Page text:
This review is spoiler-free for The Man in the High Castle season 3.
With the last few episodes of the previous season going a bit off the rails, some fans might worry that The Man in the High Castle season 3 will feature more crazy conspiracies with many characters not always acting like themselves. Fortunately, that is not the case with Amazon’s newest batch of ten episodes, all of which will be released on October 5, 2018. Viewers may have had to wait a bit longer for this new season, but with new explorations into the meaning behind the mysterious films and deeply felt emotional arcs for many of the characters, it will have been worth the wait.
One of the more interesting storylines from last season surrounded Trade Minister Tagomi (Cary-Hiroyuke Tagawa) and his discovery of the ability to cross between worlds and visit with a daughter-in-law version of Juliana Crain (Alexa Davalos), but there was little connection between his story and what was going on back in his own version of history. This season of The Man in the High Castle does an admirable job of jumping into the idea of alternate realities almost immediately. Obviously, a huge part of that has to do with Juliana’s sister Trudy (Conor Leslie) appearing at the end of the season two finale, but even previews for season three feature John Smith (Rufus Sewell) discussing the existence of other worlds with a German doctor. This sci-fi element is by far the most exciting development for the new central plot.
Setting also gets some much-needed elaboration as the Neutral Zone culture is explored in further detail, setting up a great contrast with the totalitarian regimes in the Pacific Stats and the American Reich. Jason O’Mara’s new black marketeer character, Wyatt Price, helps remind us that the freedom of the Wild West-like zone comes with a price that includes impoverished conditions and lawlessness, but a secondary storyline involving Americana dealer Robert Childan (Brennan Brown) and his trusty assistant Ed McCarthy (DJ Qualls) adds — as is usual with these two characters — a welcome, light-hearted note.
Real historical characters like erstwhile FBI director J. Edgar Hoover and American Nazi party founder George Lincoln Rockwell (with different but appropriate positions in this reality) add an authenticity to the American Reich storyline and John Smith’s role in the changing hierarchy. Sprinkled throughout the opening episodes are brief mentions of cultural notables like designer Coco Chanel, baseball legend Joe DiMaggio, and actor John Wayne, as well as musical interpretations of what jazz would be like in this version of history. It’s these details that make The Man in the High Castle season 3 feel more carefully and thoughtfully constructed than its immediate predecessor.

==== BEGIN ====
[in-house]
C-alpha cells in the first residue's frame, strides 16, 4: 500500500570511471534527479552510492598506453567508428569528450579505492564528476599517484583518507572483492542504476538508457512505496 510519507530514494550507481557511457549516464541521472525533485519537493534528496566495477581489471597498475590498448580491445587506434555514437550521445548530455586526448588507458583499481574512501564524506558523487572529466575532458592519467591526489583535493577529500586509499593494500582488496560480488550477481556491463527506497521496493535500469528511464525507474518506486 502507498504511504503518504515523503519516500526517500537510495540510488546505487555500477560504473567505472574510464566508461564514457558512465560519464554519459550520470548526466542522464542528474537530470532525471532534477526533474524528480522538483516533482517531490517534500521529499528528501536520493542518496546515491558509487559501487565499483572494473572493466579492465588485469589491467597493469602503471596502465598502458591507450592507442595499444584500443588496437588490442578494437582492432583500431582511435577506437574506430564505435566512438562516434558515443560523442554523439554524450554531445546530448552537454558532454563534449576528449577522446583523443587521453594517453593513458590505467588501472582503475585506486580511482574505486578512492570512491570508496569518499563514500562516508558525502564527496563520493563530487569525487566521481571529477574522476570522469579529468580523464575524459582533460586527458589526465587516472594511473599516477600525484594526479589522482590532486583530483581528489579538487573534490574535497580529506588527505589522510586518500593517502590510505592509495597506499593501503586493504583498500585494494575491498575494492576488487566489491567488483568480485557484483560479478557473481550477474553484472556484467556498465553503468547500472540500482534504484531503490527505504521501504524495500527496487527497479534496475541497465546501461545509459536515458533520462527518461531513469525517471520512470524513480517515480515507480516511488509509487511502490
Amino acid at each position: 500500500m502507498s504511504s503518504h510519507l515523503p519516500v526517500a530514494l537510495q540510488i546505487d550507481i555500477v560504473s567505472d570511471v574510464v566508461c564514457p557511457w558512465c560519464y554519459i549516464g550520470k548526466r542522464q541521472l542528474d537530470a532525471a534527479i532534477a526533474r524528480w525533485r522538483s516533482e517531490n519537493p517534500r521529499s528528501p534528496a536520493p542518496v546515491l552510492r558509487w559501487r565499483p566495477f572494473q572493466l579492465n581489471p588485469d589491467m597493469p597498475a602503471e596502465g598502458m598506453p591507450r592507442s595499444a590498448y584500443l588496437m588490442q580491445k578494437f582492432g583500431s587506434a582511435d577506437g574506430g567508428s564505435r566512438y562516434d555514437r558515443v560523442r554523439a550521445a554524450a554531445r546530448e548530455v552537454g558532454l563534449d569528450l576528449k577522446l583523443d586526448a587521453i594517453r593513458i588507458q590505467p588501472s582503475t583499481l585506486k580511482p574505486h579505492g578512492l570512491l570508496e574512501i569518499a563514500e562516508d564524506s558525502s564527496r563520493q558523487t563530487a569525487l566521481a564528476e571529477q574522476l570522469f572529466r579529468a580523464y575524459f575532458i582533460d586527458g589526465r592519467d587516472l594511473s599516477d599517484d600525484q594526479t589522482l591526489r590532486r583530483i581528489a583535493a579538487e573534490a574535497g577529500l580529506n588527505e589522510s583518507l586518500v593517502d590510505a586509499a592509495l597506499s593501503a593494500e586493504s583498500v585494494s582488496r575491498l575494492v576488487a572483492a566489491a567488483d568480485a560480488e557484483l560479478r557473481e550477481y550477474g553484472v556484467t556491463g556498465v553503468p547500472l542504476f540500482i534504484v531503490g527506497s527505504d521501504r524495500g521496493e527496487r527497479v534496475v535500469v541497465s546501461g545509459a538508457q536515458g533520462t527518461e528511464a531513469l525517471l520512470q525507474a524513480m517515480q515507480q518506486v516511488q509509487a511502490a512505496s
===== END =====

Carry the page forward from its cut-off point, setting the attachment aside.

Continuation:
The emotional tension for those who were dealt the roughest hands last season is the one powerful carryover from those more harried storylines. Specifically, the fallout for Helen Smith (Chelah Horsdal) after the sacrifice that her son Thomas made carries both immediate consequences and long-term, cascading troubles for her and her family that are both disturbing and compelling to watch. Likewise, a darker path for Joe Blake (Luke Kleintank) as he returns to San Francisco this season makes so much more sense for his character than his Berlin storyline last year, and viewers will spend much time trying to figure out where his loyalties lie and how his devotion to Juliana (a neglected relationship last season) will be treated.
Despite these improvements, The Man in the High Castle season 3 isn’t perfect. Even though world politics are necessarily downplayed to concentrate on more immediate stories, the Pacific States as an occupying regime continues to be less defined, with its fairly anonymous rotating leadership outside of Tagomi and Inspector Kido (Joel de la Fuente), than the American Reich. The strategies of the resistance seem to shift gears either too rapidly or with too much obfuscation, at least at first. However, the changing showrunners across seasons could be partly to blame for this inconsistency, and on the whole, the new direction is encouraging, especially as it returns the series to what made its first season so good.
As a binge, The Man in the High Castle may be a bit heavy, but for those who enjoy emotionally anchored dramas or stories involving parallel worlds and alternate histories, season 3 is a welcome boost for a show that needed to find its way after a chaotic ending last year. There are some welcome surprises in the first half of this new installment, and the members of the principal cast are really on their game thanks to tighter writing and believable character developments. Those who are behind in their viewing of this unique show should definitely get caught up; it’s worth the investment.